This was the vision that formed in his mind -- all the world's information, readily accessible -- but it was only the first part of the vision. The second part was that by getting all the information into computers, we could then use computers to help us crunch all that information. Once all the information was catalogued -- all the information -- computers could show us how to make our work more efficient, our relations more peaceful, our lives better.

Berners-Lee didn't just sit around dreaming: he made a decision to act. His first attempt was a simple program that had pages of information called "cards," and hyperlinks between the cards.136 This system served two purposes: it let him share his projects with other CERN research scientists, but it also allowed him to easily access their projects. It was collaboration in action. Thinking back to the Victorian reference guide, he called the program ENQUIRE.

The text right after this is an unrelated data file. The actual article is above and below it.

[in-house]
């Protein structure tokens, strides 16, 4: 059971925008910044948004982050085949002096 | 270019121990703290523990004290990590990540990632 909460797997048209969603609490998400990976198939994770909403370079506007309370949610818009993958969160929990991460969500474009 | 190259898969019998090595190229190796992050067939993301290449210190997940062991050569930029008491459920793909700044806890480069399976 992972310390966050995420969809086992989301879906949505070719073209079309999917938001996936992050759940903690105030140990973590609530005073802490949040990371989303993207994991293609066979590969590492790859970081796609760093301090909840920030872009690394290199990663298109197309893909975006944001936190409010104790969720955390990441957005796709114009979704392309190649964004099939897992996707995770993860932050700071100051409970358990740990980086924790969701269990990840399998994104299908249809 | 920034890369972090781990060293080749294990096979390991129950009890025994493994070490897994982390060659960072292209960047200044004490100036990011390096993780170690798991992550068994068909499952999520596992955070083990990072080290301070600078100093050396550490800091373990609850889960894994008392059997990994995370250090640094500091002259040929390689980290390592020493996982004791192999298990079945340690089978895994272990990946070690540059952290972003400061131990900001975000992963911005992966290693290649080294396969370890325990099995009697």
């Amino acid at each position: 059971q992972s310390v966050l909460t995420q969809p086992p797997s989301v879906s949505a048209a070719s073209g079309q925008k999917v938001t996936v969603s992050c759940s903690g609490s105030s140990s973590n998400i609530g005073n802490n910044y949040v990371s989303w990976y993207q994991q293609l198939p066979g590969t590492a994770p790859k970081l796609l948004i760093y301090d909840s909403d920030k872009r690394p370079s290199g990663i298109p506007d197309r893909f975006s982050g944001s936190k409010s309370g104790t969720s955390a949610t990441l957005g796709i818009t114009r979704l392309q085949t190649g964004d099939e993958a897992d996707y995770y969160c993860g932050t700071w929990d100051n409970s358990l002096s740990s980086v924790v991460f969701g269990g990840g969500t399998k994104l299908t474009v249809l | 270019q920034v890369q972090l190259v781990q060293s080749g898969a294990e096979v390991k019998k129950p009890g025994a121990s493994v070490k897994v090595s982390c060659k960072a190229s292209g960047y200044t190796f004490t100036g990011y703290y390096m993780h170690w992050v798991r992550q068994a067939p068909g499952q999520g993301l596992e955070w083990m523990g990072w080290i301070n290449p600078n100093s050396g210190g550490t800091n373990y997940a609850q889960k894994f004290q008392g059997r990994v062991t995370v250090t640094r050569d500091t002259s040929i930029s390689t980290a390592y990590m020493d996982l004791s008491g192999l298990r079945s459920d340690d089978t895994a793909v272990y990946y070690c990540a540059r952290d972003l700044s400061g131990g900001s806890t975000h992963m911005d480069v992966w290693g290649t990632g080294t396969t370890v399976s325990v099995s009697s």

ENQUIRE, like Nupedia, was ultimately not a success: it wasn't open enough. There were constraints around the types of information that could be linked, which turned out to be a dealbreaker. "One had to be able to jump from software documentation to a list of people to a phone book to an organizational chart to whatever," Berners-Lee recalled, once again invoking the mysteriously prophetic word whatever.137

But Rome wasn't built in a day, and neither was the Web. Berners-Lee took a job at a computer company, honed his networking skills, then returned to CERN in the 1980's. By the end of the decade he was ready to act again. And this time, all the pieces were in place.

CERN was now the largest node on the internet, and the sheer volume of information at CERN was staggering. Some easy way of cataloguing all that information was desperately needed. A number of technologies had been invented to facilitate the sharing of this information, but what Berners-Lee did was to put them together. "I just had to take the hypertext idea and connect it to the Transmission Control Protocol and domain name system ideas and -- ta-da! -- the World Wide Web."138